Using the databases and the Research Methods research guide in the Ashford University Library, locate and read peer-reviewed articles about the features of qualitative research and quantitative research. Also read the full text of the study you selected in Week One. Differentiate between qualitative and quantitative research methods and terminology. Specify which approach is used in the study. Explain whether the study is qualitative or quantitative by citing specific clues from the article, such as sample size, data collection techniques, the nature of the data collected, or the data analysis techniques used. Using information in the instructor guidance and Chapter 2 of the textbook, determine whether the research study you selected is non-experimental or experimental. Explain your reasoning.
Your paper must be a minimum of four pages (excluding title page) and formatted according to APA style as outlined in the Ashford Writing Center. All sources must be documented in APA style, as outlined in the Ashford Writing Center. For more information about APA style, please see the Ashford Writing Center.
Qualitative andquantative methods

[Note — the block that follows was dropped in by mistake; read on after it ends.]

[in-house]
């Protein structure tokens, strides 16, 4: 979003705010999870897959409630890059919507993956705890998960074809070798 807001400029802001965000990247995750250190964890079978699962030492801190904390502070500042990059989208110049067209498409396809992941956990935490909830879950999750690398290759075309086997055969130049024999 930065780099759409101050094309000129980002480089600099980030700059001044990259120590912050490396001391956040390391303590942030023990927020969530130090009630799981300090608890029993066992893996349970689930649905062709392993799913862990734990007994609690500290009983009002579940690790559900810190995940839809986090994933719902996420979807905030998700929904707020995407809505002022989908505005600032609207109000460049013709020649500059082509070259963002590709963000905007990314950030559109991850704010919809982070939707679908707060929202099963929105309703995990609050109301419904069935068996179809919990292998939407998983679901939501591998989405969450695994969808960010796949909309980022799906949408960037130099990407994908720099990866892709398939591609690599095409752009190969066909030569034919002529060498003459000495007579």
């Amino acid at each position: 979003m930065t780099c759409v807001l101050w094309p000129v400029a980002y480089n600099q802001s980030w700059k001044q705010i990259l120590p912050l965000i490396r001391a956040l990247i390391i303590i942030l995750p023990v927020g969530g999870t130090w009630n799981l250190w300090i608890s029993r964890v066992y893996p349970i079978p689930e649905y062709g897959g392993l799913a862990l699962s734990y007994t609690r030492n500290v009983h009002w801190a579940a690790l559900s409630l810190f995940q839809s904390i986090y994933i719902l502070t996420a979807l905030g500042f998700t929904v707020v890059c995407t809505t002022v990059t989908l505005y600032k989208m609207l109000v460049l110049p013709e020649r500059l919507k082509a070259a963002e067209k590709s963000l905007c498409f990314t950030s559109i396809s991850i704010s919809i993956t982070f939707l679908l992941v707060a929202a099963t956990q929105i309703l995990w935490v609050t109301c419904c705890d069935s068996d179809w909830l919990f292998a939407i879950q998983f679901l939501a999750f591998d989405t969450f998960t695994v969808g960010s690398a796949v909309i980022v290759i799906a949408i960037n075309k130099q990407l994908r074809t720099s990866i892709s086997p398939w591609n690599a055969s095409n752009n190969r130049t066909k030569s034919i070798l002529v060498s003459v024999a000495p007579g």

Article Social Identity Reduces Depression by Fostering Positive Attributions Tegan Cruwys 1, Erica I. South 1, Katharine H. Greenaway 1, and S. Alexander Haslam 1 Abstract Social identities are generally associated with better health and in particular lower levels of depression. However, there has been limited investigation of why social identities protect against depression. The current research suggests that social identities reduce depression in part because they attenuate the depressive attribution style (internal, stable, and global; e.g., ‘‘I failed because I’m stupid’’). These relationships are first investigated in a survey (Study 1, N ¼ 139) and then followed up in an experiment that manipulates social identity salience (Study 2, N ¼ 88). In both cases, people with stronger social identities were less likely to attribute negative events to internal, stable, or global causes and subsequently reported lower levels of depression. These studies thus indicate that social identities can protect and enhance mental health by facilitating positive interpretations of stress and failure. Implications for clinical theory and practice are discussed. Keywords depression, social identity, multiple group membership, attribution, failure, mental health We cannot live only for ourselves. A thousand fibers connect us with our fellow men. —Herman Melville, Moby Dick Humans have an innate need for social connections that are vital for health and happiness in life (Baumeister & Leary, 1995; Cohen & Wills, 1985). When this need is not met—when the ‘‘thousand fibers’’ in Melville’s (1851) quote are reduced to a few or none—people are at risk of reduced well-being and even mental ill- ness. In fact, depression—the lea ding cause of disability worldwide (World Health Organization, 2012)—commonly arises when a per- son lacks social connections (Cacioppo, Hawkley, & Thisted, 2010; Cacioppo, Hughes, Waite, Hawkley, & Thisted, 2006). Although extensive prior work has documented the fact that social connectedness and social identities are critical to mental health and reduced rates of dep ression, it remains unclear why this is the case (Cruwys, Haslam, Dingle, Haslam, & Jetten, 2014; Jetten, Haslam, Haslam, Dingle, & Jones, 2014). We address this research gap in the present work. What exactly do social identities do, psychologically, that makes them so protec- tive for mental health? In answering this question, we propose a novel mechanism through which social identities can protect peo- ple against depression, that is, reduced depressive attributions. Social Identity and Depression A growing body of literature demonstrates that social identities are a key psychological resource that is protective for health generally (Haslam, Jetten, Postmes, & Haslam, 2009; Jetten, Haslam, & Haslam, 2012) and against depression in particular (Cruwys et al., 2013; Cruwys, Haslam, Dingle, Haslam, et al, 2014; Cruwys, Haslam, Dingle, Jetten, et al., 2014). Social identity refers to that part of the self-concept that reflects the internalization of group memberships (Tajfel & Turner, 1979). This means that when the self is defined by a given social identity (e.g., ‘‘us Catholics,’’ ‘‘us psychologists,’’ and ‘‘us Australians’’), we see other members of that group not as ‘‘other’’ but as part of who and what we are. Moreover, when groups are internalized in this way, they provide us with a sense of belonging, purpose, and direction and therefore have the capacity to enrich our lives—in particular, by providing a basis for bonding, support, companionship, and security (Haslam et al., 2009). The psychological resources that social identity provides in turn have positive consequences for health and well-being (Jetten et al., 2012). Indeed, growing evidence suggests that social identities have an important role in preventing and resol- ving depression. For example, in a longitudinal study with a nationally representative sample of over 5,000 older adults, 1University of Queensland, St Lucia, Queensland, Australia Erica I. South and Tegan Cruwys are joint first authors. Corresponding Author: Tegan Cruwys, School of Psychology, The University of Queensland, St Lucia, Queensland, 4072, Australia.Email: [email protected] Social Psychological and Personality Science 2015, Vol. 6(1) 65-74ªThe Author(s) 2014 Reprints and permission: sagepub.com/journalsPermissions.nav DOI: 10.1177/1948550614543309 spps.sagepub.com Cruwys et al. (2013) found that possessing multiple group memberships protected against the development of depression, improved the likelihood of recovering from depression, and prevented depression relapse. Indeed, evidence suggested that each new social group an individual joined reduced their risk of relapse 4 years later by 24 %. It is also worth noting that sev- eral studies provide evidence that it is primarily social isolation that leads to depression, with only limited evidence for the opposite causal pathway (Cacioppo et al., 2010; Iyer, Jetten, Tsivrikos, Postmes, & Haslam, 2009). One clue that social identification is at the heart of this pro- cess is that groups need to be psychologically important to an individual in order to reduce depression symptoms (Cruwys, Haslam, Dingle, Haslam, et al, 2014; Wakefield, Bickley, & Sani, 2013). For instance, high social identification with the army was associated with lower depression among soldiers (Sani, Herrera, Wakefield, Boroch, & Gulyas, 2012), and stu- dents who report high identification with an educational insti- tution also report lower levels of depression (Bizumic, Reynolds, Turner, Bromhead, & Subasic, 2009; Brook, Garcia, & Fleming, 2008; Iyer et al., 2009). Similar effects were found in an inter- vention study that encouraged people with depression to join social groups: reductions in depression symptoms were most marked for those individuals with high (rather than low) lev- els of social identification (Cr uwys, Haslam, Dingle, Jetten, et al., 2014). Accumulating evidence thus points to the role of social iden- tity as an active antidote to depression—both that having more social identities and that identifying more strongly with any particular social group protect against the condition. Yet while there is strong evidence for such effects, it nonetheless remains unclear exactly why joining social groups has this positive pro- tective effect. Accordingly, there is clearly a need to explore mechanisms through which social identity might reduce depression. Speaking to this issue, previous research has suggested that the relationship between social identity and depression might be mediated by social support (Haslam, O’Brien, Jetten, Vormedal, & Penna, 2005; Jetten et al., 2014; Sani, 2012), since a sense of shared social identity has been shown to be a basis for both the provision of help and its positive construal (e.g., Haslam, Reicher, & Levine, 2012; Levine, Prosser, Evans, & Reicher, 2005). However, given that just thinking about one’s social identities has the capacity to improve well-being and resilience (e.g., Jones & Jetten, 2011), it would seem likely that candidate mediators will also be psychological and not (just) material. In this regard too, it is important to note that both theoretical and empirical works speak to the capacity for social identity to fundamentally restructure cognition (e.g., Turner, Oakes, Haslam, & McGarty, 1994). For example, stud- ies have found that when individuals define themselves in terms of shared social identity (rather than as separate individ- uals; Turner, 1982), they are less paranoid, more empathic, and more cognitively engaged (Branscombe & Miron, 2004; Haslam et al., 2014; Reicher & Haslam, 2006). Other research has shown that social identity has a profound impact on the way people interpret and explain the social world—as reflected in stereotypic attributions (Oakes, Haslam, & Turner, 1994; Oakes, Turner, & Haslam, 1991) and in cognitive processing more generally (e.g., McGarty, Yzerbyt, & Spears, 2002). A key question, then, is whether such cognitive restructuring might have implications for depression. Social Identity and Attribution Style One hallmark of depression i s a negative attribution style when generating causal explanations for events (Peterson & Seligman, 1984; Sweeney, Anderson, & Bailey, 1986; Weiner, Nierenberg, & Goldstein, 1976). Specifically, individuals with a depressive attribution style are more likely to attribute nega- tive events to causes that are internal, stable across time, and influence many areas of their life (Abramson, Seligman, & Teasdale, 1978). Positive events are explained in the opposite way—as externally caused, trans ient, and situation specific. This pattern of thinking leads people to blame themselves for failure while denying credit for success (Sweeney et al., 1986). A large body of evidence suggests that this depressive attri- bution style is causally related to depression (Chan, 2012; Peterson & Seligman, 1984; Sweeney et al., 1986). Therefore, if a person’s depressive attribution style is altered so as to become more positive (i.e., exter nal, transient, and specific), then depression symptoms should be reduced (Seligman et al., 1988). In line with other work showing that social iden- tities serve to structure attributions (e.g., Oakes et al., 1991), it is therefore relevant to ask whether social identity might reduce depression by attenuating depressive attribution style. There are several reasons for hypothesizing that this might be the case. First, a large body of research has shown that cau- sal explanations can be altered by social factors. In particular, attribution style has been found to develop in response to social influences, such as children modeling their parents’ explana- tory style (Haines, Metalsky, Cardamone, & Joiner, 1999; Lau, Belli, Gregory, Napolitano, & Eley, 2012; Seligman et al., 1984). Moreover, once a depressive attribution style develops, it can still be modified, even in adults (Seligman et al., 1988). Speaking to this possibility, Klein, Fencil-Morse, and Seligman (1976) had depressed and nondepressed students complete unsolvable problems. Attributions for failure were manipulated by telling participants that most people succeeded on the task (inducing an internal attribution for personal failure) or that most people failed on the task (inducing an external attribution for personal failure). After experiencing failure, depressed indi- viduals tend to perform poorly on subsequent tasks. However, inducing an external attribution of failure reduced the number of depressed individuals who adopted a depressive attribution style. More importantly, this external attribution eliminated subsequent poor performance a mong depressed individuals. In other words, simply being made aware that personal beha- vior was similar to that of other group members produced more positive attributions, reducing symptoms of depression and associated poor performance. 66 Social Psychological and Personality Science 6(1) One way in which social identity could change such attribu- tions is by shifting attentional focus . Depressed individuals have previously been found to have a self-focusing style such that they tend to focus internally—that is on their personal selves—following failure (Gr eenberg, Pyszczynski, Burling, & Tibbs, 1992). This focus on personal shortcomings leads to internal attributions for failure, causing depression (Greenberg et al., 1992; Romens, MacCoon, Abramson, & Pollak, 2011). In contrast, thinking about one’s social identity shifts attention away from the self as an individual (Hogg & Williams, 2000; Turner & Onorato, 1999) and toward (generally positive) group memberships (Turner, 1982). Thus, when social identity is made salient, one’s shortcomings as an individual may be less salient, reducing the chance of internal attributions for failure. In addition to reducing internal attributions for failure, social identity may also facilitate internal attributions for suc- cess. This is important because, as a corollary to the patterns discussed earlier, depressed individuals have been found to lack the common (personal) self-serving attribution style in which credit is taken for personal success and blame is denied for personal failure (Greenberg et al., 1992; Seidel et al., 2012). Yet while depressed individuals typically fail to exhibit this form of self-serving bias, there is some evidence they still engage in a group-serving attribution bias (Dietz-Uhler & Murrell, 1998). For example, Schlenker and Britt (1996) found that depressed individual s had a depressive attribution style when explaining their own and strangers’ experiences but that when attributing the same events for their close friends, they made positive attributions—apportioning credit for their successes and minimizing blame for their failures. This sug- gests that depressed individuals are capable of making positive attributions and that social identities may provide a cognitive platform for them to do so. The Present Research The goal of the present research was to explore the interrela- tionships between social identity, depressive attributions, and depression. In line with the above-mentioned reasoning, we tested the following four core hypotheses: Hypothesis 1: social identity would be associated with reduced depression, Hypothesis 2: social identity would be associated with pos- itive attribution styles, Hypothesis 3: positive attribution styles would be associated with reduced depression, and Hypothesis 4: a decrease in depressive attributions will mediate the protective effect of social identity on depression. Importantly, while Hypothesis 1 is supported by previous social identity research (e.g., Cruwys, Haslam, Dingle, Haslam, et al., 2014; Cruwys, Haslam, Dingle, Jetten, et al., 2014; Reicher & Haslam, 2006; Sani et al., 2012) and Hypothesis 3 by a large body of prior work on depression (e.g., Peterson & Seligman, 1984; Sweeney et al ., 1986; Weiner et al., 1976), to our knowledge this is the first research to propose and test Hypothesis 2 and Hypothesis 4 and to explore the cognitive processes that mediate the relationship between social identity and mental health more generally. For this purpose, we conducted two studies. The first was a survey study designed to explore the various relationships pos- tulated in the above-mentioned hypotheses. The second was an experiment in which we manipul ated social identity salience with a view to establishing its causal impact on attribution style and depression. Study 1 Study 1 surveyed final-year university students in the process of completing a major research thesis in psychology. This sample is at high risk of depression (Murphy, Gray, Sterling, Reeves, & DuCette, 2009; Stallman, 2010) and therefore particularly appro- priate for investigating our hypotheses. Furthermore, question- naires were completed during the week that students were submitting their research thesis, and for this reason the sample was expected to be under considerable acute stress. Social iden- tity was operationalized in this study as multiple group member- ships, in line with previous research suggesting that these act as a psychological resource that protects against depression (Cruwys et al., 2013; Iyer et al., 2009). Method Participants and Design. An online questionnaire was adminis- tered to 139 final-year psychology students ( Mage ¼ 23.93, SD ¼ 5.07; 115 female) from four universities. The question- naire included measures of multiple group memberships, depressive attribution style, and depression symptoms. A range of other variables related to personality and mental health were also measured but do not relate to our hypothesis and will not be discussed further. Materials Multiple group memberships. The Exeter Identity Transition Scale (Haslam et al., 2008) was used to gauge participants’ involvement in multiple groups. The scale comprised 7 items (e.g., ‘‘I am active in lots of different groups’’). Participants rated their agreement with each item on a scale from 1 ( not at all )to7( completely ),a¼ .95. Depressive attribution style. The Depressive Attributions Questionnaire (DAQ; Kleim, Gonzalo, & Ehlers, 2011) was used to measure depressive attribution style. This scale com- prised 16 items across four related attribution areas (internal, stable, global, and perceived helplessness) such as ‘‘when bad things happen, I think it is my fault’’ on a 4-point scale from 0 ( not at all )to4( very strongly ),a¼ .91. Depression symptoms. The Centre for Epidemiological Stud- ies Depression Scale (Radloff, 1977) was used to assess current levels of depression. Participan ts responded to 20 statements that asked how often they had experienced symptoms of Cruwys et al. 67 depression over the last week. Response options varied from 1( rarely or none of the time )to4( most or all of the time ), a ¼ .93. Results Descriptives Statistics and Analytic Strategy. The average level of depression was high ( M ¼ 18.43; SD ¼ 12.31), exceeding the diagnostic cutoff of 16. Average depressive attribution style was also higher than previously reported norms ( M ¼ 31.01; SD ¼ 8.58, compared to M ¼ 20.52 in three studies by Kleim et al., 2011). Students reported a moderate level of involvement in groups ( M ¼ 4.02; SD ¼ 1.60). This is similar to previous research with students transitioning to university (Iyer et al., 2009). Regression analyses were conducted to assess Hypoth- eses 1, 2, and 3. Hypothesis 1: Multiple group memberships protect against depression. Results supported Hypothesis 1, with multiple group memberships significan tly predicting depression scores, R2¼ .07, F(1, 137) ¼ 11.66, b¼ .28, p¼ .001. Par- ticipants who reported having more group memberships tended to have lower levels of d epression symptoms. Among those with an above average number of group memberships, 38 % were above the cutoff for depression; however, among those with a below average number of groups, 65 % met cri- teria for depression. Hypothesis 2: Multiple group memberships promote positive attributions. Analyses also supported Hypothesis 2, R2¼ .05, F (1, 137) ¼6.47, b¼ .21, p¼.012. Participants with multiple group memberships had a more positive attribution style. Those with higher levels of multiple group memberships (1 SD above the mean) scored 4 points lower on the DAQ than those with fewer group memberships (1 SD below the mean). Hypotheses 3 and 4: Positive attributions mediate the protective effect of group memberships. Regression analysis also supported Hypothesis 3. When entered in a second block following mul- tiple group memberships, depressive attribution style signifi- cantly predicted depression symptoms, R2 D¼ .24, F(1, 137) ¼ 48.23, b¼ .50, p< .001. Among respondents who had a more positive attribution style (i.e., below the sample mean), 32 % exceeded the cutoff score for depression, whereas among those with a more negative attribution style (above the mean), 70 % met this cutoff. The impact of multiple group member- ships also became less pronounced when depressive attribution style was entered in the model, b¼ .17, p¼ .018. In order to test Hypothesis 4, a mediation analysis with 10,000 bootstrap samples was conducted (Hayes, 2013, model 4). Multiple group memberships were included as the predictor, with depression symptoms as the outcome variable. Depressive attribution style was entered as the mediator. The indirect effect (IE) of multiple group memberships was significant (IE ¼ .11, standard error [ SE ]¼ .04, 95 % confidence inter- val, CI [ .20, .02]). In line with Hypothesis 4, a decrease in depressive attribution style partially mediated the effect of multiple group memberships on lower levels of depression symptoms. The model is displayed in Figure 1. We also tested the most plaus ible alternative mediation model, in which depressive attributions predicted reduced mul- tiple group memberships via increased depression symptoms. This model did not provide a good fit to the data, as it explained only 8 % of the variance (compared to 32 % of the variance in the hypothesized model) and attribution style was not a signif- icant direct predictor of multiple group memberships ( b¼ .09, p¼ .377). However, the IE of attribution style on multi- ple group memberships was significant (IE ¼ .13, SE ¼ .06, 95 % CI [ .25, .02]). Discussion As hypothesized, participants with more group memberships had lower levels of depression (Hypothesis 1) and were less likely to make depressive attributions (Hypothesis 2). More- over, depressive attribution s were associated with higher depressive symptoms (Hypothesis 3) and partially mediated the relationship between multiple group membership and depres- sion (Hypothesis 4). This study provides preliminary support for the proposition that social identity can reduce depression by attenuating depressive attr ibution style. In a sample of highly stressed students, the a vailability of multiple social identities protected against depression by encouraging a more positive attribution style. Although an alternative model predicting lower group mem- berships through depression was also significant, this model was less powerful than our hypothesized model. Of course, with correlational data it is impossible to definitively determine causal ordering of variables. To address this limitation, we therefore conducted an experiment in which we manipulated social identity salience. Study 2 Study 2 investigated whether an experimental manipulation of social identity salience could r educe depressive attributions and negative mood following failure on a task. This design would allow us to more confidently infer the causal role of social identity in shaping depressive attributions. Negative Multiple Group Memberships Depressive Attribution Style DepressionSymptoms -.21* -.28** (-.17*) .50** Figure 1. Depressive attribution style partially mediates the relationship between multiple group memberships and depression symptoms. All numbers are standardized coefficients. Note .N¼139. * p< .05. ** p< .001. 68 Social Psychological and Personality Science 6(1) mood was used as an analogue of depression because it was not feasible to alter an individua l’s depression symptoms in an experimental context (for similar logic, see Klein et al., 1976; Spielberger, Ritterband, Reheiser, & Brunner, 2003). Social identities were made salient by asking participants in three independent conditions to reflect on no groups (control), one group, or three groups that they belong to. Rather than investigating attributions during a period of high stress (as in Study 1), all participants in St udy 2 experienced failure on a problem-solving task—a context in which, theoretically, depressive attributions are most problematic. The study tested the same four hypotheses as in the previous study. More specifically, we anticipated that participants in the social identity conditions (one group or three groups) would have reduced negative mood (Hypothesis 1) and make more positive attributions (Hypothesis 2) than those in the control condition and that positive attributions would reduce negative mood (Hypothesis 3) and mediat e the relationship between social identity salience and negative mood (Hypothesis 4). Method Participants and Design. Participants were 88 undergraduate psy- chology students ( Mage ¼ 19.72, SD ¼ 3.86; 55 females) who received partial course credit for their participation. Partici- pants were randomly assigned to one of the three conditions (none vs. one vs. three group s) and identity salience was manipulated between subjects. After the manipulation, all par- ticipants completed a problem-solving task and received failure feedback before completing the dependent measures. Materials and Measures Identity manipulation. In the control condition, participants did not complete a written reflection task. In the two other con- ditions, participants first r ead a short paragraph explaining what constitutes a social identity (adapted from Haslam, Oakes, Reynolds, & Turner, 1999). Participants in the one-group con- dition then listed one group they belonged to and wrote about ‘‘why this group is an important part of who you are.’’ Partici- pants in the three-group condition completed the same exer- cise, listing three groups (Jones & Jetten, 2011). Most participants took less than 5 min to complete the task. Failure paradigm. The failure paradigm was presented to par- ticipants as a four-question problem-solving task (following Carver & Scheier, 1982; Klein et al., 1976; Welch & Huston, 1982). The task involved four unsolvable questions developed in accordance with previous attribution research (e.g., Mikulincer, 1989; Koole, Smeets, vanKnippenberg, & Dijksterhuis, 1999). The test was collected fro m participants after 5 minutes. All participants received a sco re of 0 out of 4, provided in writ- ingafterabriefdelayostensiblytoallowtimeformarking. Failure manipulation check. Participants were asked to rate their performance on the problem-solving task, on a scale rang- ing from 1 ( very poor )to7( excellent ). Current mood. The Positive and Negative Affect Scale (Wat- son, Clark, & Tellegen, 1998) was used to measure current mood. Participants were given a list of emotions and asked to rate ‘‘the extent to which you feel this way right now, that is, at the present moment’’ on scales ranging from 1 ( very slightly ornotatall )to5( extremely ),a¼ .88. The 10-item negative subscale was of central interest. History of depression. Individuals with a history of depression are more likely to display depressive attributions (Garber & Flynn, 1998; Giles, Etzel, & Biggs, 1989). To explore whether this moderated the hypothesized model, participants’ history of depression was measured by asking them to respond ‘‘yes’’ or ‘‘no’’ to the item ‘‘Have you ever been bothered for most of two weeks either by feeling down, depressed or hopeless, or by lit- tle interest or pleasure in doing things?’’ (Wulsin, 2012). Depressive attribution style. As in Study 1, this was measured by means of the DAQ (Kleim et al., 2011, a¼ .93). Identity manipulation check. The item ‘‘I see myself in terms of my group memberships’’ was used to assess the impact of the identity manipulation. Response options ranged from 1 ( do not agree at all )to7( agree completely ). Participants in the social identity conditions (one group and three groups) were expected to give higher respons es than those in the control condition. A final open-ended question asked what participants thought the experiment was about. This question was included as a potential exclusion criterion. Results Four participants were excluded because they indicated strong suspicion regarding the veracity of their failure feedback. The final sample included 8 8 participants (control, n¼ 31; one group, n¼ 29; and three groups, n¼ 28). A high number of participants (59.1 %) responded ‘‘yes’’ to the question assessing previous depression history. As can be seen in Figure 2, for all variables of interest the one- and three-group conditions together differed significantly from the control but were statistically no different from one another. As mediation requires that categorical predictor vari- ables have no more than two levels in each analysis (Hayes, 2013), we therefore collapsed the two social identity conditions in the analyses that follow. Manipulation Checks. On average, participants rated their perfor- mance on the problem-solving task as 1.27 ( SD ¼ 0.81) on a 7- point scale, suggesting that the failure paradigm was successful. The social identity manipulation check was also successful. Par- ticipants in the combined social conditions reported thinking about themselves in ter ms of group memberships ( M1 group ¼ 3.48; M3groups ¼ 3.64) more than participants in the control condition ( Mcontrol ¼ 2.81), t(86) ¼ 2.09, p¼ .039. The social identity conditions did not differ from one another, t(55) ¼ 0.36, p ¼ .723. Cruwys et al. 69 Hypothesis 1 and Hypothesis 2: Social Identity and Positive Attributions Protect Against Depression. Supporting Hypothesis 1, negative mood was significantly lower in the combined social identity conditions ( M1group ¼ 15.73; M3groups ¼ 16.36) than in the control condition ( Mcontrol ¼ 19.35), t(86) ¼ 2.13, p¼ .036. The social identity conditions did not differ from one another, t (55) ¼ .36, p¼ .722. Supporting Hypothesis 2, depressive attributions were sig- nificantly lower in the combined social identity conditions ( M1 group ¼ 20.00; M3 groups ¼ 21.79) than in the control con- dition ( Mcontrol ¼ 26.77), t(86) ¼ 2.14, p¼ .036. Depressive attributions were no different across the two social identity conditions, t(55) ¼ .54, p¼ .592. Hypothesis 3 and Hypothesis 4: Positive Attributions Mediate the Protective Effect of Social Identities. Confirming Hypothesis 3, depressive attributions significantly predicted negative mood when controlling for social identity salience, b¼ .45, p< .001. The collapsed social identity conditions no longer signif- icantly predicted negative mood with attributions in the model, b ¼ .12, p¼ .206. A mediation analysis with 10,000 boot- strap samples was conducted to test Hypothesis 4 (Hayes, 2013, model 4), as presented in Figure 3. Supporting Hypoth- esis 4, the IE was significant (IE ¼ .11, SE ¼ .06, 95 % CI [ .25, .02]), indicating that depressive attribution style fully mediated the effect of social identity on negative mood. To investigate whether history of depression moderated the effect of social identity on depressive attribution style, a sensi- tivity analysis was conducted in which history of depression was included as a moderator (Hayes, 2013, model 7). The moderation path was nonsignificant ( b¼ .12, p¼ .246), sug- gesting that social identity sa lience was protective against depressive attributions both for participants with and without a history of depression. Discussion As hypothesized, an experimental manipulation of social iden- tity salience reduced negative mood (Hypothesis 1) and depres- sive attributions (Hypothesis 2). Depressive attribution style predicted negative mood (Hypothesis 3), and this fully mediated the protective benefits of social identity salience (Hypothesis 4). These findings point to the causal role of social identity in promoting a more positive attribution style and thus protecting mental health. Interestingly, there was no difference between the one- group and three-group salienc e conditions in terms of their capacity to buffer depressive attributions in the face of failure. It is also worth noting that the effect sizes in the meditational models are highly similar to those found in Study 1, despite the different measures and methodology used in the two studies. Finally, having a history of depression did not moderate the effect of social identity on depressive attributions. This sug- gests that social identification reduces depressive attributions regardless of whether or not an individual has experienced depression in the past. General Discussion Previous research has established a reliable link between social identity and reduced depression, yet up to this point there has been no clear evidence of the process by which this effect might occur. To address this, we explored the possibility that a novel mechanism is implicated in this so-called ‘‘social cure’’ effect—testing the idea that social identity acts to reduce depression by promoting a more positive attribution style in which blame for failure is minimized. Correlational and experimental studies provided support for our hypotheses. In Study 1, having multiple group member- ships was associated with reduced depression. In Study 2, the manipulated salience of social identity (one or three groups vs. a control) served to reduce negative mood. In both cases, the effects of social identity were mediated by reduced depressive attributions. Although Study 1 showed multiple group member- ships were associated with reduced depression, Study 2 showed a a a b b b b b b 15 17 19 21 23 25 27 “I see myself in terms of my group memberships” Depressive attributions Negative mood Social identity salience condition: Control 1 group 3 group Figure 2. Mean effects of social identity salience condition on the social identity manipulation check, depressive attributions, and negative mood. Note. Columns with ‘‘a’’ are significantly different from combined ‘‘b’’ within each variable at p< .05. Responses to ‘‘I see myself in terms of my group memberships’’ were scaled (multiplied by 7) so that all three variables could be presented in the same graph. Social Identity Conditions(vs. Control) Depressive Attribution Style Negative Mood -.23* -.24* (-.13) .47** Figure 3. Depressive attribution style mediates the relationship between social identity salience and negative mood. All numbers are standardized coefficients. Note. N ¼88. * p< .05. ** p< .01. 70 Social Psychological and Personality Science 6(1) that the salience of even one social identity was enough to have this effect. At a theoretical level, these findings confirm the capacity for social identity to structure b oth cognition and perception (Turner et al., 1994). The social identity approach, and in par- ticular self-categorization t heory, is a cognitive model that posits that as individuals’ sense of self shifts to the collective level, their thoughts, feelings, and behaviors are filtered through this collective lens (Turner & Oakes, 1997). However, the focus of past research has predominantly been on the affec- tive and behavioral consequences of social identity, rather than on the cognitive and perceptual consequences (with some nota- ble exceptions, e.g., Abrams, Wetherell, Cochrane, Hogg, & Turner, 1990; Haslam et al., 1999; Oakes et al., 1994). There- fore, the present research is important not only because it elu- cidates a mechanism for the pro tective benefits of social identity but also because it provides evidence for the impact of social identity on the way people perceive and understand the world. Specifically, when individuals self-define in terms of their social identity (or identities), they are more robust in the face of stress (Study 1) and failure (Study 2), partly because they are less likely to believe that the cause of this negative event is something internal, stable, and global (e.g., ‘‘I’m just not good enough’’). This research adds to the growing body of work elucidating the positive benefits of social identity, par- ticularly for mental health, which acts as a counterpoint to the traditional focus of social identity research on negative conse- quences such as discrimination and prejudice. In addition, these findings h ave implications for clinical psychology. Although attributions are a central concept in our understanding of the development of depression (Gladstone & Kaslow, 1995; Sweeney et al., 1986), very few studies have investigated the origins and development of attribution styles. Our findings demonstrate that attribution styles are not a ‘‘set in stone’’ individual difference but are responsive to even quite subtle experimental manipulatio ns. This dovetails with other findings that simple interven tions, such as affirmations, can modify attributions and subse quent mental health outcomes (Peden, Rayens, Hall, & Beebe, 2001). This was true not only for low-risk participants but also for those who reported a his- tory of depression. As the success of many therapeutic approaches hinges on the malleability of attributions (e.g., cognitive-behavior thera py; Beck, 2011; Kovacs & Beck, 1978), our findings are thus encoukraging for psychotherapists. Conclusion The present studies suggest that social identity ameliorates depression not only because belonging to groups makes people feel good. Instead they support the claim that social identity has this impact because it restructures the way people understand the world and, in particular, the way they interpret failure. This has important implications for clinical practice, as it suggests not only that attribution styles can be changed, but also that they can be modified through social , not just clinical, means. Indeed, rather than focusing c linical energies on trying to alter depressive attributions in the abstract, these findings sug- gest that fostering meaningful social connections may instead be a more fruitful means of improving a person’s explanatory style and mental health. A growing body of research supports such an approach (Cruwys et al., 2013; Cruwys, Haslam, Dingle, Jetten, et al., 2014), and it is also apparent that efforts to boost the availability of social identities could prove less expensive and time consuming than traditional forms of psychotherapy. In short, as observed by Captain Ahab in Moby Dick , it appears there is much to be gained from focusing less on living life ‘‘only for ourselves,’’ and more on strengthening the social fibers that serve to make that life meaningful and purposive. Declaration of Conflicting Interests The author(s) declared no potential conflicts of interest with respect to the research, authorship, and/or publication of this article. Funding This research was partially funded by an Australian Research Council Laureate Grant no. FL110100199 (see http://www.arc.gov.au/). The funders had no role in study design, data collection and analysis, deci- sion to publish, or preparation of the manuscript. 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Greenaway , PhD, University of Queensland, is a glo- bal scholar with the Canadian Institute for Advanced Research, based at the University of Queensland, Au stralia. Her research centres on issues of control, including perceived life control and the exertion of self-control. S. Alexander Haslam , PhD, Macquarie University, is a professor of psychology and Australian Research Council Laureate Fellow at the University of Queensland, Australia. His research interests are in the social psychology of health and well-being, stereotyping and preju- dice, and organizational behavior. 74 Social Psychological and Personality Science 6(1)